It has made me rethink the value of broad-based community notification laws, which operate on the assumption that most sex offenders are high-risk dangers to the community they are released into.
The justifications offered for sex offender laws focus on sexually violent offenders.
Some politicians cite recidivism rates for sex offenders that are as high as 80-90 percent.
In fact, most (three out of four) former sex offenders do not reoffend and most sex crimes are not committed by former offenders.
A growing number of states and municipalities have also prohibited registered offenders from living within a designated distance (typically 500 to 2,500 feet) of places where children gather-for example, schools, playgrounds, and daycare centers.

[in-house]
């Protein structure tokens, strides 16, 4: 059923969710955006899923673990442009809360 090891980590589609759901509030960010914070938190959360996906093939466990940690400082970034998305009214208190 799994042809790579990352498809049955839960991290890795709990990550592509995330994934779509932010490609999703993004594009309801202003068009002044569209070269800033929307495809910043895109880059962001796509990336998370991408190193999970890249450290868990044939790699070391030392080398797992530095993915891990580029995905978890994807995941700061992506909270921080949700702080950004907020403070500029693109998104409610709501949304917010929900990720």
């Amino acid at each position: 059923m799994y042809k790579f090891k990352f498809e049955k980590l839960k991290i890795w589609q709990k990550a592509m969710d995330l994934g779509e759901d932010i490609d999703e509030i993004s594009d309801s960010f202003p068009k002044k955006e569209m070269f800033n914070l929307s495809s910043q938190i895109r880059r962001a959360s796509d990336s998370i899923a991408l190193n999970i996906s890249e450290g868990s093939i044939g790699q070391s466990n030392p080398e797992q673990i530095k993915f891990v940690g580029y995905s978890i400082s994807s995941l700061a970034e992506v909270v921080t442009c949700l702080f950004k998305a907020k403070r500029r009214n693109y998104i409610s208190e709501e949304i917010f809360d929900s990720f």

Human Rights Watch appreciates the sense of concern and urgency that has prompted these laws.
Patty Wetterling, a prominent child safety advocate who founded the Jacob Wetterling Foundation after her son was abducted in 1989, recently told Human Rights Watch, I based my support of broad-based community notification laws on my assumption that sex offenders have the highest recidivism rates of any criminal.